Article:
Ageing is like climbing a mountain but, despite what we’re led to believe, getting to your peak is not the best part. Once you’re over the hump, there’s a whole new world to explore; a world that society and advertisers either ignore or tell us is all downhill.
I understand that, in eras gone by, ageing was associated with decomposition. This was partly because women would churn out babies until their bodies were sapped. Middle age was the start of degeneration, but with medical advances and healthier lifestyles and attitudes, that’s no longer the case. So why do we still believe it is? Life expectancy for women in the UK is now 82.9 years. I am almost fifty and I have no intention of wilting and waning for the next thirty-two years.
Think about what you did in the first thirty-two years of your life. You lived an entire childhood, went through schooling, survived your teenage years, and that’s only the first twenty. If you’re anything like me, you went on to establish a grown-up life with a relationship, home, career and children. And this is where I think the misconceptions of what constitutes a normal life set in. We think we’re following a natural trajectory. By our early forties we realise we have achieved what we were told by society and advertisers we should strive for. Along with that comes huge responsibilities. And it’s overwhelming.
It’s overwhelming because the mortgage is killing us, the children absorb every ounce of spare time or energy, we’ve reached the pinnacle of our career, and for what? In front of us there is still a mountain where we thought there would be a meadow, and after that we think it is a descent into menopause, irrelevancy, old age and death. What, we ask ourselves, was all that hard work for if all I have to do now is maintain this impossible lifestyle until my bones snap from osteoporosis or I lose my marbles and start singing the Hallelujah Chorus in the middle of the town’s busiest roundabout?
But that’s not it. Middle age is not the end of the line. We don’t just go from grown-up to old; there’s so much in between. On the other side of becoming an adult is a terrain that’s imperfect but wonderful – a bit like us. After the years of putting one hand in front of the other and hauling ourselves skywards, it’s not an inevitable decline into arthritis and dementia, and that’s a message I think needs to be spread more widely. As the American feminist Betty Friedan said: “Ageing is not lost youth but a new stage of opportunity and strength”.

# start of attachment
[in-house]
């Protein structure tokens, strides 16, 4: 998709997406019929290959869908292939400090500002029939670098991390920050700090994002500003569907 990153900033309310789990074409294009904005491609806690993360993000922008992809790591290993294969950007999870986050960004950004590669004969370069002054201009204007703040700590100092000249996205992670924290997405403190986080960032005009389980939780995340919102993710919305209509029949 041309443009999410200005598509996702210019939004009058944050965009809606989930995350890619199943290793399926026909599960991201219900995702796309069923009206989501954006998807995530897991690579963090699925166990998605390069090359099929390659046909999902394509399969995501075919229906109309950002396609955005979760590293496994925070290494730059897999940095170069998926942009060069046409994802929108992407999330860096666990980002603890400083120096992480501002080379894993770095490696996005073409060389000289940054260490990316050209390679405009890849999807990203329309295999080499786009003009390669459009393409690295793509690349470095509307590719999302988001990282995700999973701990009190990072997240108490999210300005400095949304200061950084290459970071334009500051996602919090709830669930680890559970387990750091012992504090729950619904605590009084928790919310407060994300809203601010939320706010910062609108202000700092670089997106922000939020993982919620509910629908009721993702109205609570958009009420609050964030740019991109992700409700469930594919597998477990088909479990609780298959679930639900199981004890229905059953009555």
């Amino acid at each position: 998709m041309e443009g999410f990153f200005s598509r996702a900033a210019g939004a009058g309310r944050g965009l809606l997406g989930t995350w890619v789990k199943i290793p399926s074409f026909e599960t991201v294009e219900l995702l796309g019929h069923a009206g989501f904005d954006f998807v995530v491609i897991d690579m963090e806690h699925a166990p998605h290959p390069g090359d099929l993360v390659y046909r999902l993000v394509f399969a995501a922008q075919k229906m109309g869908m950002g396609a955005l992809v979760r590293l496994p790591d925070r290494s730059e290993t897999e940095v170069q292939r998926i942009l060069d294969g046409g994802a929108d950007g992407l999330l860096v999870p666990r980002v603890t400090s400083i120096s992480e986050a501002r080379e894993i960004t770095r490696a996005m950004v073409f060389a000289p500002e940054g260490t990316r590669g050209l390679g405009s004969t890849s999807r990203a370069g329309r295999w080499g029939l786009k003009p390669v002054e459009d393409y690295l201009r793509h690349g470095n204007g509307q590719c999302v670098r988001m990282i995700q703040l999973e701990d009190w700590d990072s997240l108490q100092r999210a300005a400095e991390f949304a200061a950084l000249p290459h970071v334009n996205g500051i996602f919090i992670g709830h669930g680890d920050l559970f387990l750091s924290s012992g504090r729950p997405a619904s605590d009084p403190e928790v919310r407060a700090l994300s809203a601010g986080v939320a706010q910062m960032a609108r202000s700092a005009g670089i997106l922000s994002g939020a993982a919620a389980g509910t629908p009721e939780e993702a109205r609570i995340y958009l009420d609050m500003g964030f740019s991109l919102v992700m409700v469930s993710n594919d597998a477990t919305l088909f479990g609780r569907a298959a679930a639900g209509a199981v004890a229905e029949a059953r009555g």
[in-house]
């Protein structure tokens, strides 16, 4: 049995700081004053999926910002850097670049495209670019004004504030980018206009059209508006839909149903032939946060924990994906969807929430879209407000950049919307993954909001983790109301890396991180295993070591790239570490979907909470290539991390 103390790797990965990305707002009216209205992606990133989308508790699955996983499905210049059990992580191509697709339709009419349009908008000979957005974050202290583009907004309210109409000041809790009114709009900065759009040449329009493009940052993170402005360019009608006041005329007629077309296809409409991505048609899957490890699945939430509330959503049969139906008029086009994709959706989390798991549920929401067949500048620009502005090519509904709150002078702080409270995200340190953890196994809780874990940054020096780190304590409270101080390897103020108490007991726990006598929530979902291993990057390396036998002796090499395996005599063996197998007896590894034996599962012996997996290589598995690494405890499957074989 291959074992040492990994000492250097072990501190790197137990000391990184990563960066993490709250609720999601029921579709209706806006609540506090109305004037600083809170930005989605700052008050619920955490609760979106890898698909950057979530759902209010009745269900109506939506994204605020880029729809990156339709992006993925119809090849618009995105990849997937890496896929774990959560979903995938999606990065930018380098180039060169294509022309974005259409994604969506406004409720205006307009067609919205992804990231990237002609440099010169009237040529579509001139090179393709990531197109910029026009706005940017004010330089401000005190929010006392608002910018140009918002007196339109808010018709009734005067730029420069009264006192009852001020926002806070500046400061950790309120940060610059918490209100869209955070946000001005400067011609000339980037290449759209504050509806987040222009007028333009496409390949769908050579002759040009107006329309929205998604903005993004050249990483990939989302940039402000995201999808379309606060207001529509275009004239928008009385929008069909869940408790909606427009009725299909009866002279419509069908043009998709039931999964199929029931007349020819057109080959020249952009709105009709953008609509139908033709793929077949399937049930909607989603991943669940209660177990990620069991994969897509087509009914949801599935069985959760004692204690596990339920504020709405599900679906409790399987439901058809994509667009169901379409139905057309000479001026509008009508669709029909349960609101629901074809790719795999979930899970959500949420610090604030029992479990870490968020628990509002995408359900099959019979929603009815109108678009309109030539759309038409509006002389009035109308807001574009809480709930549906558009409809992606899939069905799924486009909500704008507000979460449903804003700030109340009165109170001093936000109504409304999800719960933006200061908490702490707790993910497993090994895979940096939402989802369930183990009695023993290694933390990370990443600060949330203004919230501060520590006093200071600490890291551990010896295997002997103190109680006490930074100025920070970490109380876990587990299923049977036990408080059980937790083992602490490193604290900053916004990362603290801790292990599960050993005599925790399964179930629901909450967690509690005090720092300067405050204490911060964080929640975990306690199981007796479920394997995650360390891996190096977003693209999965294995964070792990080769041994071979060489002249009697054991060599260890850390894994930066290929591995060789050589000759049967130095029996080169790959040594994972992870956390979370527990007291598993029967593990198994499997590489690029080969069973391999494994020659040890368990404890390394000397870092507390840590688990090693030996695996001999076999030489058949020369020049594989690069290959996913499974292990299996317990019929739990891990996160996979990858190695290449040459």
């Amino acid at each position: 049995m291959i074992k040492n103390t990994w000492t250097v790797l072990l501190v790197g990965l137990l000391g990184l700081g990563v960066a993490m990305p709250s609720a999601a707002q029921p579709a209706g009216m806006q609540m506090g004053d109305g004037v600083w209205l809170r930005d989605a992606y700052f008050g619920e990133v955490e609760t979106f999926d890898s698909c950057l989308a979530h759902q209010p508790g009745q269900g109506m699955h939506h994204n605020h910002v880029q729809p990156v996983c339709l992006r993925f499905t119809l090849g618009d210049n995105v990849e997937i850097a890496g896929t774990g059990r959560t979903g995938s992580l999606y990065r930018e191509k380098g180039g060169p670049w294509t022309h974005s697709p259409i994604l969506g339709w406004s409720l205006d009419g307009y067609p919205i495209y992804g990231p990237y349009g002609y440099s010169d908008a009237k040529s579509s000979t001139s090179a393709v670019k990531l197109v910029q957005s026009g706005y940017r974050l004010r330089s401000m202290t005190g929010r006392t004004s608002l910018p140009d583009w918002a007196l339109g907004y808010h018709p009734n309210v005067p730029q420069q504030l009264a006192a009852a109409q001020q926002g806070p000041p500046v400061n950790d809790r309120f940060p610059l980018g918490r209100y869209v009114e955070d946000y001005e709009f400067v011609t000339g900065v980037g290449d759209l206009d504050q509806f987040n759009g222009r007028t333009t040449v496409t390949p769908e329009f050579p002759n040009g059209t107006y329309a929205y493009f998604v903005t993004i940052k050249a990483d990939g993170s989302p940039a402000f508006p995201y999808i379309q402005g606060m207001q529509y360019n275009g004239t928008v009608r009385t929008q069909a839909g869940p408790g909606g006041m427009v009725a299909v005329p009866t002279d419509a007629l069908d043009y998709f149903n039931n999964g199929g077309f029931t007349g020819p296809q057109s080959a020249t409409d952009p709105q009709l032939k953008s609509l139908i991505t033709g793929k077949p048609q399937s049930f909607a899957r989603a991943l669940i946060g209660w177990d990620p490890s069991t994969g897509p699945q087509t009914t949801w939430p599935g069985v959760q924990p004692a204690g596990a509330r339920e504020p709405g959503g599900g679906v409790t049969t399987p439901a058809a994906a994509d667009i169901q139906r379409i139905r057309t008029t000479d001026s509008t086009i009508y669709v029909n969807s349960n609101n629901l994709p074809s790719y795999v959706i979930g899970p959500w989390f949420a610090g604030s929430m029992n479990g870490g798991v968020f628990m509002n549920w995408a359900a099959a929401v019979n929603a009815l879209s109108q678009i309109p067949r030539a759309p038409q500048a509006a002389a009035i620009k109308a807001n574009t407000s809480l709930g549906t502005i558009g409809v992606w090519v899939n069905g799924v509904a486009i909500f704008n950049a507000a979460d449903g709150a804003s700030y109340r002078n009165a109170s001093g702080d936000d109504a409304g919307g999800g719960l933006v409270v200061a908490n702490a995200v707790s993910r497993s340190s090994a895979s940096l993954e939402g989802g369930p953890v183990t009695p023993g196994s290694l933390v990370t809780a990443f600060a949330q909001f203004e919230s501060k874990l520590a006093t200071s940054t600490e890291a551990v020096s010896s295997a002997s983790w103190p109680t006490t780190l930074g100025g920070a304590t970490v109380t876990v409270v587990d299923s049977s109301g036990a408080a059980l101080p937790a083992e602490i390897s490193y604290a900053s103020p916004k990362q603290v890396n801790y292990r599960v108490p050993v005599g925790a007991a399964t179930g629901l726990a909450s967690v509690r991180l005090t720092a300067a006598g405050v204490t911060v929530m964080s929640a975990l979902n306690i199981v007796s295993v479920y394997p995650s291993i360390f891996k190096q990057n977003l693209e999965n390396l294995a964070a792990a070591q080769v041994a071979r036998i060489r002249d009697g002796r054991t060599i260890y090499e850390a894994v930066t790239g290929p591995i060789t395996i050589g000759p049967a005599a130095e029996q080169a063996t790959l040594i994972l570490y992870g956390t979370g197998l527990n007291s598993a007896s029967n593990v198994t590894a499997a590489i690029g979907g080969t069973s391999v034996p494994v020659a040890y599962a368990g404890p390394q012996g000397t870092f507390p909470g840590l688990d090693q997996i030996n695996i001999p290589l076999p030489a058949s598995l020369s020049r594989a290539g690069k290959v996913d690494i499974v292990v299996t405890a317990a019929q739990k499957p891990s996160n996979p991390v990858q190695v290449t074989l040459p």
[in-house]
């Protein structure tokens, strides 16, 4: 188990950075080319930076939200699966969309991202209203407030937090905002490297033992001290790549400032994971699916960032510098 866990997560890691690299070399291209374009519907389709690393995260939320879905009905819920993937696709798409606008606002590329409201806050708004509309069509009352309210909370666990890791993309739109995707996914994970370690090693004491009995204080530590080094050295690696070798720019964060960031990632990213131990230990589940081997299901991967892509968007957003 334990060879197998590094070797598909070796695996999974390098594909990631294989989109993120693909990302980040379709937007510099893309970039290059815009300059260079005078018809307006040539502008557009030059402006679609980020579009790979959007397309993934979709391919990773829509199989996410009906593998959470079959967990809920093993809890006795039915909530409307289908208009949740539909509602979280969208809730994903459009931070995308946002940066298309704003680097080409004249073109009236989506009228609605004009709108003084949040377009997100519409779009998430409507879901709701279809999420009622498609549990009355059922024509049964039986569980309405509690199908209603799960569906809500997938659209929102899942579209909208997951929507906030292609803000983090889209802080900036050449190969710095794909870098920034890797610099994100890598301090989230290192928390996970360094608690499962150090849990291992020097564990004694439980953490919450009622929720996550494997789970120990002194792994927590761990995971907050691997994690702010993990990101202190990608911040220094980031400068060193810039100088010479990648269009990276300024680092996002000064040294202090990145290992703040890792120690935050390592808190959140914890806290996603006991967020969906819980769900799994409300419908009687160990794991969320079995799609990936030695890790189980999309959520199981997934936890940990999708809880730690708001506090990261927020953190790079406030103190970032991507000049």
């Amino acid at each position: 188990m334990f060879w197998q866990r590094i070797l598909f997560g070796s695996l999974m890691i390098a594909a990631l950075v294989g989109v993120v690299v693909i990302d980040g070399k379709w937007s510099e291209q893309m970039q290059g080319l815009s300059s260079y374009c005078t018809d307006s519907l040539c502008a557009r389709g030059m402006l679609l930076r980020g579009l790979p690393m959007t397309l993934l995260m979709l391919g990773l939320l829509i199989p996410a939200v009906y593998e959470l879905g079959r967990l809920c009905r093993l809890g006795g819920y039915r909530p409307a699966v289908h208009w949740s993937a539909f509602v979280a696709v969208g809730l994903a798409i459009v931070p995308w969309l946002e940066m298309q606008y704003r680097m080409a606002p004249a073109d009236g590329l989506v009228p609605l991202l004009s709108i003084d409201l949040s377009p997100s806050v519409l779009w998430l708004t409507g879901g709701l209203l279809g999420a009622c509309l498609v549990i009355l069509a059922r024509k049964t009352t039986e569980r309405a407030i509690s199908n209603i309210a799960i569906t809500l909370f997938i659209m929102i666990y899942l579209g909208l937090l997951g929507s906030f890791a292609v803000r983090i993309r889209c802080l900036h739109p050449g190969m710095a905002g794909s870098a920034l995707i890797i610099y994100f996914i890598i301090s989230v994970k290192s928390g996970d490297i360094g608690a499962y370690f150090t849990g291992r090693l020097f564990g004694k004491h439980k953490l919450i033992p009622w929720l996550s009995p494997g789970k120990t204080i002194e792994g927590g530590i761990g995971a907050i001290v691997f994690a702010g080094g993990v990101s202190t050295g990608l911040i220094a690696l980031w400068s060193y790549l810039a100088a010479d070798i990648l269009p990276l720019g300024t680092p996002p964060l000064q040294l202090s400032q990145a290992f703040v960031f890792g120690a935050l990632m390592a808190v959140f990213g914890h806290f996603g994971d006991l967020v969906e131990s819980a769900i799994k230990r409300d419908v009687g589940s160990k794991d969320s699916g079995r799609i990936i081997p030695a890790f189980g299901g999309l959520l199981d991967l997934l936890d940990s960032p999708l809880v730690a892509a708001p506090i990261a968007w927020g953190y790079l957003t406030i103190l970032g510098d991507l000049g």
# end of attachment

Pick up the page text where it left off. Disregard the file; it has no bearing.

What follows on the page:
Any adverts you see on TV for the over fifties seem to be for cruises (slowing down) or incontinence knickers (degeneration). Those adverts don’t represent me, or the women I know. We deserve to be told that there’s so much more to look forward to than pissing ourselves in the mid-Atlantic, so we don’t stop in the middle of the difficult ascent of our forties and wonder why the hell we’re still climbing. On the other side of that mountain is a land of opportunity (I’m milking my metaphor – indulge me) where we can roam free for the next thirty-two years of our lives, exploring the geography and using our experience to decide how we want to live. It’s a rich land, where friendships are valued, and support networks are strong.
It’s full of wise people with fascinating stories they want to share.
I’m planning on living for at least another thirty-two years and nine months and I know which side of the mountain I want to be on. It’s nice here. The sun shines because I choose to see it that way and I’m going to tell all of those people struggling with the ropes and crampons of their upwards-hauling lives not to worry.
When you get over the hump, it’s not all decline and fall.